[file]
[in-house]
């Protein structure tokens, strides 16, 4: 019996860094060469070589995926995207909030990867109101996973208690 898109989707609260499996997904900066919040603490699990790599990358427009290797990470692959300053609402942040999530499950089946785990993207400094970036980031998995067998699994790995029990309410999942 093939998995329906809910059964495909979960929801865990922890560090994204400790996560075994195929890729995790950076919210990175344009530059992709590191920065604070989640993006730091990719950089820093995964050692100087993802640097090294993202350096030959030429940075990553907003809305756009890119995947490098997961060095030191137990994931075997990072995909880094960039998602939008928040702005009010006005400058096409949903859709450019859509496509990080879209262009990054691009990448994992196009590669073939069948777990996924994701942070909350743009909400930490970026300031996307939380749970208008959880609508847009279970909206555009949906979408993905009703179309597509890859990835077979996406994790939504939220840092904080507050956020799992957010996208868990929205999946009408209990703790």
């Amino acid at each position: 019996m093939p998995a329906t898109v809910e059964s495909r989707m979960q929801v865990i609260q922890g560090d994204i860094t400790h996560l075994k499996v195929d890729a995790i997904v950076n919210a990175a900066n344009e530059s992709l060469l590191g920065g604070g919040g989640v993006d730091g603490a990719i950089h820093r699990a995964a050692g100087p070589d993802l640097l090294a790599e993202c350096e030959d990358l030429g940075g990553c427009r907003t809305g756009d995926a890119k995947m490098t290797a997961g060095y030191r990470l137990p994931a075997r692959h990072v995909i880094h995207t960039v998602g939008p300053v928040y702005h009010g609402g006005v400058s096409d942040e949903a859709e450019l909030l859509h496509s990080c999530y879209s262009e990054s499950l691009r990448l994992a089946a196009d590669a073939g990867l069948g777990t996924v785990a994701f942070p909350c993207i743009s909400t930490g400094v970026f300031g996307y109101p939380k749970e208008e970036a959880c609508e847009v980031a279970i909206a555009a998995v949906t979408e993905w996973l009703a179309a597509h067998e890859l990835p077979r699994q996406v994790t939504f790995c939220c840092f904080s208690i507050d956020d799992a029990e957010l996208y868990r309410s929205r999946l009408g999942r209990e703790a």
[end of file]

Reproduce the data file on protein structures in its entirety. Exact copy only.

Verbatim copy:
[in-house]
């Protein structure tokens, strides 16, 4: 019996860094060469070589995926995207909030990867109101996973208690 898109989707609260499996997904900066919040603490699990790599990358427009290797990470692959300053609402942040999530499950089946785990993207400094970036980031998995067998699994790995029990309410999942 093939998995329906809910059964495909979960929801865990922890560090994204400790996560075994195929890729995790950076919210990175344009530059992709590191920065604070989640993006730091990719950089820093995964050692100087993802640097090294993202350096030959030429940075990553907003809305756009890119995947490098997961060095030191137990994931075997990072995909880094960039998602939008928040702005009010006005400058096409949903859709450019859509496509990080879209262009990054691009990448994992196009590669073939069948777990996924994701942070909350743009909400930490970026300031996307939380749970208008959880609508847009279970909206555009949906979408993905009703179309597509890859990835077979996406994790939504939220840092904080507050956020799992957010996208868990929205999946009408209990703790």
């Amino acid at each position: 019996m093939p998995a329906t898109v809910e059964s495909r989707m979960q929801v865990i609260q922890g560090d994204i860094t400790h996560l075994k499996v195929d890729a995790i997904v950076n919210a990175a900066n344009e530059s992709l060469l590191g920065g604070g919040g989640v993006d730091g603490a990719i950089h820093r699990a995964a050692g100087p070589d993802l640097l090294a790599e993202c350096e030959d990358l030429g940075g990553c427009r907003t809305g756009d995926a890119k995947m490098t290797a997961g060095y030191r990470l137990p994931a075997r692959h990072v995909i880094h995207t960039v998602g939008p300053v928040y702005h009010g609402g006005v400058s096409d942040e949903a859709e450019l909030l859509h496509s990080c999530y879209s262009e990054s499950l691009r990448l994992a089946a196009d590669a073939g990867l069948g777990t996924v785990a994701f942070p909350c993207i743009s909400t930490g400094v970026f300031g996307y109101p939380k749970e208008e970036a959880c609508e847009v980031a279970i909206a555009a998995v949906t979408e993905w996973l009703a179309a597509h067998e890859l990835p077979r699994q996406v994790t939504f790995c939220c840092f904080s208690i507050d956020d799992a029990e957010l996208y868990r309410s929205r999946l009408g999942r209990e703790a």